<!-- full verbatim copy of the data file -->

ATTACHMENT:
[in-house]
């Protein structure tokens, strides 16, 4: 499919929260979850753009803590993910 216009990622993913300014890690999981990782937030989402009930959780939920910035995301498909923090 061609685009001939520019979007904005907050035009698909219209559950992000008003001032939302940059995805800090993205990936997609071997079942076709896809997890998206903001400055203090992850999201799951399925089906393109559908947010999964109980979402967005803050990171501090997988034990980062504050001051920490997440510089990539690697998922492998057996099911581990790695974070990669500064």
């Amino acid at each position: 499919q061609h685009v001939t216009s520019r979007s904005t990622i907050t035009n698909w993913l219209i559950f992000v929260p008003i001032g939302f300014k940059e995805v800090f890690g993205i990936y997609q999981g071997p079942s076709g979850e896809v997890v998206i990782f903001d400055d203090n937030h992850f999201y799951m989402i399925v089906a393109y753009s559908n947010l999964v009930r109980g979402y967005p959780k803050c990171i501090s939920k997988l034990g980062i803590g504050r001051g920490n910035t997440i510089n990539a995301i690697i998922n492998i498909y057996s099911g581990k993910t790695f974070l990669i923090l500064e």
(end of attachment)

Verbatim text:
[in-house]
């Protein structure tokens, strides 16, 4: 499919929260979850753009803590993910 216009990622993913300014890690999981990782937030989402009930959780939920910035995301498909923090 061609685009001939520019979007904005907050035009698909219209559950992000008003001032939302940059995805800090993205990936997609071997079942076709896809997890998206903001400055203090992850999201799951399925089906393109559908947010999964109980979402967005803050990171501090997988034990980062504050001051920490997440510089990539690697998922492998057996099911581990790695974070990669500064």
């Amino acid at each position: 499919q061609h685009v001939t216009s520019r979007s904005t990622i907050t035009n698909w993913l219209i559950f992000v929260p008003i001032g939302f300014k940059e995805v800090f890690g993205i990936y997609q999981g071997p079942s076709g979850e896809v997890v998206i990782f903001d400055d203090n937030h992850f999201y799951m989402i399925v089906a393109y753009s559908n947010l999964v009930r109980g979402y967005p959780k803050c990171i501090s939920k997988l034990g980062i803590g504050r001051g920490n910035t997440i510089n990539a995301i690697i998922n492998i498909y057996s099911g581990k993910t790695f974070l990669i923090l500064e």